When is a probiotic not a probiotic?

In his novel 1984 George Orwell predicted a world in which thought was controlled by restricting language. It is one of the more scary aspects of a politically correct world that this is happening in many ways as Orwell foresaw. It might be a bit exaggerated to see Orwellian overtones in it but when it is mooted that certain words might be “banned” (say from advertising) it does send a doublespeak chill down the spine. It helps of course, if you can understand why a word might be banned as for instance, the word “probiotic” will be banned from use on products in the European Union.

Probiotics are living organisms, usually bacteria, that have a beneficial effect on the organism in which they live. Most commonly the word is used these days to describe the health promoting bacteria that live in the human intestinal tract like Lacotbacillus and Bifidobacteria. As of December 14th 2012 the word “probiotic” will not be allowed to appear on products in the European Union.

This is happening because under the EU nutrition and healthcare regulation (NHCR) probiotics have not been granted health claims status. This means that probiotics in general have not been accepted as having health promoting outcomes. To date 224 claims for health effects caused by specific probiotic species of bacteria have been authorised by the European NHCR but more than 1500 applications for claims regarding health effects of other species and strains remain unauthorised and will remain so as of December 14th.

To appreciate why this is happening you need to be aware that the accepted definition of “probiotic”, as agreed upon by the World Health Organisation, is “Live microorganisms which when administered in adequate amounts confer a health benefit on the host.” Hence the definition of probiotic contains an inherent health claim. The concern among administrators in the EU is that if consumers are aware of this definition, they would deduce that any yoghurt with “probiotic” on the label, for example, would measurably improve their health, even if the particular strain of bacteria in the yoghurt had not been studied and proven to have benefits.

The position of the European Food Safety Authority (EFSA) is that while some specific bacterial strains have shown proven actions those actions cannot be extended to all of the strains available in the marketplace. Keep in mind though that the EFSA was established by EU politicians to restore consumer confidence in food after several food scares, notably “Mad Cow” (BSE or bovine spongiform encephalopathy). Whereas BSE has no direct implications for regulation of probiotics, other safety considerations, like antibiotic resistance, toxins and virulence factors, are key drivers in the EFSA’s attitude to probiotics. The EFSA also demands a strain-specific approach on health claims, stating that probiotic properties are “strain and species specific”.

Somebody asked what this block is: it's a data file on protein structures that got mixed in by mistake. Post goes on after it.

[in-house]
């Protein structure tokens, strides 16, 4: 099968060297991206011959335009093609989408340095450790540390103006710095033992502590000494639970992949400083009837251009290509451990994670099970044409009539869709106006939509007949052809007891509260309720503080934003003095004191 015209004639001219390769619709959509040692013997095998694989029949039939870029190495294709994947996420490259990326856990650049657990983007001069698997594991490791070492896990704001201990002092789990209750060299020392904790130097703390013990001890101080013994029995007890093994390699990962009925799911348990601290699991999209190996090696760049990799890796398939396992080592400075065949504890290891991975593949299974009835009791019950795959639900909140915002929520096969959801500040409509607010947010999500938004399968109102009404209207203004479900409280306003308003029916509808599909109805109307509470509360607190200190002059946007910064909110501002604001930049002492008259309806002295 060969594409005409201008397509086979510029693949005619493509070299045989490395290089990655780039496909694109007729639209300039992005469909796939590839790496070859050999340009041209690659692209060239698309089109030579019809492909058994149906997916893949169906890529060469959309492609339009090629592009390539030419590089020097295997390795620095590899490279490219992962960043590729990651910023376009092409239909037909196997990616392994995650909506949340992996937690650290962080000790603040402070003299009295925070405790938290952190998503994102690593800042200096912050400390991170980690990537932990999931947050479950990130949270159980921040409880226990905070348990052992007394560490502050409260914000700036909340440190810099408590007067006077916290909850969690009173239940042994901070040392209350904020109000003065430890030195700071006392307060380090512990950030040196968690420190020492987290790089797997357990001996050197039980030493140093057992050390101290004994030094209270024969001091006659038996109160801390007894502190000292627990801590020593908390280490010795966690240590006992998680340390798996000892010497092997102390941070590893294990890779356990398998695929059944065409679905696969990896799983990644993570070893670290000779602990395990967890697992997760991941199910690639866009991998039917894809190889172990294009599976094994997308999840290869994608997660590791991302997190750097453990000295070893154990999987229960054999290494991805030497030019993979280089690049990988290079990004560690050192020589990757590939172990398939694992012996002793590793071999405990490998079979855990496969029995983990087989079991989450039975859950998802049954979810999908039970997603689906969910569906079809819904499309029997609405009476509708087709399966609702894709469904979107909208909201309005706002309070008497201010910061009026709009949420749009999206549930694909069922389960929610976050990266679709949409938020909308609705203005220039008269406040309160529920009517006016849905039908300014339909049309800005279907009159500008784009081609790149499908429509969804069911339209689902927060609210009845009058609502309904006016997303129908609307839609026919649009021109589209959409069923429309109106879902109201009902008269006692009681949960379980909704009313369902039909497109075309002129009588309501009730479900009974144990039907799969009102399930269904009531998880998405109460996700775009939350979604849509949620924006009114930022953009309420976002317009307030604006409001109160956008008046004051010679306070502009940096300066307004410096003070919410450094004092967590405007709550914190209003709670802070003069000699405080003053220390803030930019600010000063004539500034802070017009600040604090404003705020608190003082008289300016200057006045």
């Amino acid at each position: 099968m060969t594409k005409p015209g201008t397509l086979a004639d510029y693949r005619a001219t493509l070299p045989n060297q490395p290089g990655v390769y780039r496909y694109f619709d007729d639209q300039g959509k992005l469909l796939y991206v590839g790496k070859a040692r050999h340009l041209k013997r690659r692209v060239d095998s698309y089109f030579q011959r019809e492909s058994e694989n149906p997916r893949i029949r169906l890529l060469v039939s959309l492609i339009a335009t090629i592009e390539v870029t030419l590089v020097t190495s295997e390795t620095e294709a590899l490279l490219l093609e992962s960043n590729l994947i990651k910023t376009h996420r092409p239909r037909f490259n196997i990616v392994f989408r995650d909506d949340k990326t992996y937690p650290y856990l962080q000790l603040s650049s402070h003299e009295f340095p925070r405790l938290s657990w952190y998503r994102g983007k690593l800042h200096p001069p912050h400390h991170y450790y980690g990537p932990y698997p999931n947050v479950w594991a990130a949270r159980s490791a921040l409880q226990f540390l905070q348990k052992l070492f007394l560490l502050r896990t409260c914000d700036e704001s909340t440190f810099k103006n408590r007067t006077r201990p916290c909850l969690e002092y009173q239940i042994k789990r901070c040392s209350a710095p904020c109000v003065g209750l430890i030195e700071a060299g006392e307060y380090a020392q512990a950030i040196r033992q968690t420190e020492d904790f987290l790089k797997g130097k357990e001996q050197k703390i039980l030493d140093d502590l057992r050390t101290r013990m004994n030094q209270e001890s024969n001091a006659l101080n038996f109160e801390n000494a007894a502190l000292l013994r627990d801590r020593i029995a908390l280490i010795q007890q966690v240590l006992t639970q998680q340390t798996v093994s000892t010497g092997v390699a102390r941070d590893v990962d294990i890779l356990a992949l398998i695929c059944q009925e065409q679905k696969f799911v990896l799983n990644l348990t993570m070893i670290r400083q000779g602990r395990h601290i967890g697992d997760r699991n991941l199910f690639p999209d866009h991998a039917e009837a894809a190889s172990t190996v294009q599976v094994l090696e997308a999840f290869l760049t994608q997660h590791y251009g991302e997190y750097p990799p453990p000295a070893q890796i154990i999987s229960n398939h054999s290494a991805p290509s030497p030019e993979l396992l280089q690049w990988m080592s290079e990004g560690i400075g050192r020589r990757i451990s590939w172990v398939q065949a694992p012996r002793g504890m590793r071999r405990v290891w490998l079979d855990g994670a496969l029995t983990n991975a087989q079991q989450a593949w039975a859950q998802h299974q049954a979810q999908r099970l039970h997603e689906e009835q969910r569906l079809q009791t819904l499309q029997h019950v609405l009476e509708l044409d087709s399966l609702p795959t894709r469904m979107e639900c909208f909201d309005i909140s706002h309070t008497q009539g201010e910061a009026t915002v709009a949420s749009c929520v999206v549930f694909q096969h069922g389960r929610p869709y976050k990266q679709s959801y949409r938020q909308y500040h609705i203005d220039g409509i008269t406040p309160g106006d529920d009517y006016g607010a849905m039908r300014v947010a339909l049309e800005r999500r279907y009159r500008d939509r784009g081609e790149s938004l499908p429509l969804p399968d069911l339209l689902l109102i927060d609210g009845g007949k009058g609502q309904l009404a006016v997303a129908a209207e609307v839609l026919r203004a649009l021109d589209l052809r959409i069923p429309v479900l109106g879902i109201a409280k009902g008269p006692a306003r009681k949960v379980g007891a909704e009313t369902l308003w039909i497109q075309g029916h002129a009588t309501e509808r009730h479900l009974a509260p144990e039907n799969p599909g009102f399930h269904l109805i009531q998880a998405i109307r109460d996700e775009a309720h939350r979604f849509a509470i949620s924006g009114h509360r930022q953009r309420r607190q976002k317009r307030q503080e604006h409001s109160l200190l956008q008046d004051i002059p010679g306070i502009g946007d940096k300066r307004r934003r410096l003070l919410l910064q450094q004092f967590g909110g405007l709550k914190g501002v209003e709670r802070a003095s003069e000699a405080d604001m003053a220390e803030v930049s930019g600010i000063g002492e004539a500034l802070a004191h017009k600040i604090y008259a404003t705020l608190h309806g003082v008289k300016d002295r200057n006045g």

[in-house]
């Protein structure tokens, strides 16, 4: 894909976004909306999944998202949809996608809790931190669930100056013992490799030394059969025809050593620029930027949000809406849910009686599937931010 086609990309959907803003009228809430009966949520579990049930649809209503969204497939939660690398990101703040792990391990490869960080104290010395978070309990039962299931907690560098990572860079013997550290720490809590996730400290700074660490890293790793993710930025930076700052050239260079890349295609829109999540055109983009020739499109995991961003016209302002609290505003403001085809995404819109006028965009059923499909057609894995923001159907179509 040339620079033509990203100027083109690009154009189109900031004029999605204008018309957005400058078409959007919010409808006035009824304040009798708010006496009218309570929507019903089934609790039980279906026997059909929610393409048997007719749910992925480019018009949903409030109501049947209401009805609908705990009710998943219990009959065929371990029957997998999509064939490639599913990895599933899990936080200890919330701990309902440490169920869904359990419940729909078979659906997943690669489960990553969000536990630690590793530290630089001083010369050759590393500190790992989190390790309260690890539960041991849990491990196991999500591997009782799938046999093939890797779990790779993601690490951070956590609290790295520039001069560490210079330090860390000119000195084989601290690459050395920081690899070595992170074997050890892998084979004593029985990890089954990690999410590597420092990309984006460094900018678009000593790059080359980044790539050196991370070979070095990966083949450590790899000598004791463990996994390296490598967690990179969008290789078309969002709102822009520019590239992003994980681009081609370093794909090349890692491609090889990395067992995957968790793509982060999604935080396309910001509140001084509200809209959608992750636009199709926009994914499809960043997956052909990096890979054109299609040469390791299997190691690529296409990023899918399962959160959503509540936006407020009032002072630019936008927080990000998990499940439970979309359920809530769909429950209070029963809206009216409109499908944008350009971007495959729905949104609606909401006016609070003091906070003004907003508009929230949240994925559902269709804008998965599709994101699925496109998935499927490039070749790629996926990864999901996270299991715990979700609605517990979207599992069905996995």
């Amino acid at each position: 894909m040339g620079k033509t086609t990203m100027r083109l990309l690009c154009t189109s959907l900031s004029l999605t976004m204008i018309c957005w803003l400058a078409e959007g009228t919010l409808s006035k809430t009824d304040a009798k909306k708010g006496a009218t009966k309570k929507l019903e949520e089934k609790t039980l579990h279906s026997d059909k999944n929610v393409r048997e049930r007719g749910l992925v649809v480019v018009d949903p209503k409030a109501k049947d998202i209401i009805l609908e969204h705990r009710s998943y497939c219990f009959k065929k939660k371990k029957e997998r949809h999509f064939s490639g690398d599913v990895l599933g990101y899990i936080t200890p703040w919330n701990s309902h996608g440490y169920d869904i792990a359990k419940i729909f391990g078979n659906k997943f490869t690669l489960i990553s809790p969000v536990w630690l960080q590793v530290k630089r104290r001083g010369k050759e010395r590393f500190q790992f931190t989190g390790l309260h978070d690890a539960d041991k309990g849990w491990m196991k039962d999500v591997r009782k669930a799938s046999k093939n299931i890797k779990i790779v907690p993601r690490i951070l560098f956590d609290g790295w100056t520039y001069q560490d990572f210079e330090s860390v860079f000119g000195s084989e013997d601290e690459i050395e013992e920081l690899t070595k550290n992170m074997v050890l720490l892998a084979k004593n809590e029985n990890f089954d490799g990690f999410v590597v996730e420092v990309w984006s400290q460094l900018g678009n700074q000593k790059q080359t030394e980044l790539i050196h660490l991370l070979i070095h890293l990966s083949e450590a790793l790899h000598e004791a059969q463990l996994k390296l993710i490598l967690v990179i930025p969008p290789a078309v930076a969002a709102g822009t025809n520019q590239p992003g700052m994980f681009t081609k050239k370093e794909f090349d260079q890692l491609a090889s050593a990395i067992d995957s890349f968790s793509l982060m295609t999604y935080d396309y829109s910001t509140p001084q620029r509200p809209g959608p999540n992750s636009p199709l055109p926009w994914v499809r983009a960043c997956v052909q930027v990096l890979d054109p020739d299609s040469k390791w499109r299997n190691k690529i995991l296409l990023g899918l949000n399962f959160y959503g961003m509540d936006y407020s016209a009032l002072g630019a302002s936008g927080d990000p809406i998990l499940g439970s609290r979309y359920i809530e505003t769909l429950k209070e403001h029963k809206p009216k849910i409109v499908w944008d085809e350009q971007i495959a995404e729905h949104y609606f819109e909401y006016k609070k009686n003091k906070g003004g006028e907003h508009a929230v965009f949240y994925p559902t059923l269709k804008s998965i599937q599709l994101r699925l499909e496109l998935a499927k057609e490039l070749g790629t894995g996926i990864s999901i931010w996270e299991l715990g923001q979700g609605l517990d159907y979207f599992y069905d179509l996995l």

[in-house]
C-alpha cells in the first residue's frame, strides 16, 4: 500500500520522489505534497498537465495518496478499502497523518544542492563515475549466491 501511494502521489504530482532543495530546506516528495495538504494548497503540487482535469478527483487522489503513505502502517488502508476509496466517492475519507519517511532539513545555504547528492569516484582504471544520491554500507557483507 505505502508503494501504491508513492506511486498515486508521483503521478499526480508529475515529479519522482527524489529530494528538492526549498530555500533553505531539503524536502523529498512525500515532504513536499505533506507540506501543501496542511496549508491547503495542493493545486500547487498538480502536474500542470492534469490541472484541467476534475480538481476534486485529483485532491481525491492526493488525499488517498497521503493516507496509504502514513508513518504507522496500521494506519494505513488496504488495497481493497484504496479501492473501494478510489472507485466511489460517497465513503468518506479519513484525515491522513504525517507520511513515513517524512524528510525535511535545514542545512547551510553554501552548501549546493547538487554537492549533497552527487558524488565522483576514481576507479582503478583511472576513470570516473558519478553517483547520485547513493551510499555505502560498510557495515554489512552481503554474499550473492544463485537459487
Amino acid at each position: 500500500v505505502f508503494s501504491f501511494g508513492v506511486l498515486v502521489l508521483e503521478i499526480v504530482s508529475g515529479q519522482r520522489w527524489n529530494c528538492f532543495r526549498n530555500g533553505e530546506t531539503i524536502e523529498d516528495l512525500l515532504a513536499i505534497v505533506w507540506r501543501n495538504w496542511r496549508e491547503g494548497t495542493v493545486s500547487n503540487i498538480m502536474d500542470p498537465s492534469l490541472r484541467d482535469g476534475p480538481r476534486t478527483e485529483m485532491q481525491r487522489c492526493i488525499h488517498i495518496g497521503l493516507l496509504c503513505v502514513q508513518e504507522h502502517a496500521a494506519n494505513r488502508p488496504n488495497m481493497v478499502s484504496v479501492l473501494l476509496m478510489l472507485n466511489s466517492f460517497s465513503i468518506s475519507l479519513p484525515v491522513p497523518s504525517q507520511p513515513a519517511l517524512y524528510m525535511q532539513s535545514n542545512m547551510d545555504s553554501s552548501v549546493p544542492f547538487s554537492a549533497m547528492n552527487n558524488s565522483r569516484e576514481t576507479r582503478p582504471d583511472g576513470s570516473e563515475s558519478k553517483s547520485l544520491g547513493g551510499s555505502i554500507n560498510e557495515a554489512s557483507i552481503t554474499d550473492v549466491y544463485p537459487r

This banning of the word “probiotic” is probably a uniquely European situation but the response of the marketers of probiotic products to it is still instructive. DuPont, Health and Nutrition, health platform leader Michael Bond has said that the global giant remains optimistic about the European probiotics market. DuPont are of course can afford to be, and are, complying with the need to remove the word “probiotic” from labels and are conducting strain specific trials for their probiotics that are in line with EFSA requirements. Companies who will take longer to do such trialling due to cost and size restrictions will no doubt remove “probiotic” from labels and replace it with the strain present since it is the word probiotic itself that is deemed to be making a health claim. Even in this last regard, EFSA’s health claims panel chair Professor Ambroise Martin said that some health claims for probiotics relating to transit time, as an example, could be approved within one or two years. Undoubtedly the industry will go through adjustment but the probiotics market is strong and the consumer well educated so there is valid expectation that it will survive the changes.

So here’s a riddle for you; when is a probiotic not a probiotic? Answer: when it’s in Europe.

Terry Robson

Terry Robson

Terry Robson is the Editor-in-Chief of WellBeing and the Editor of EatWell.

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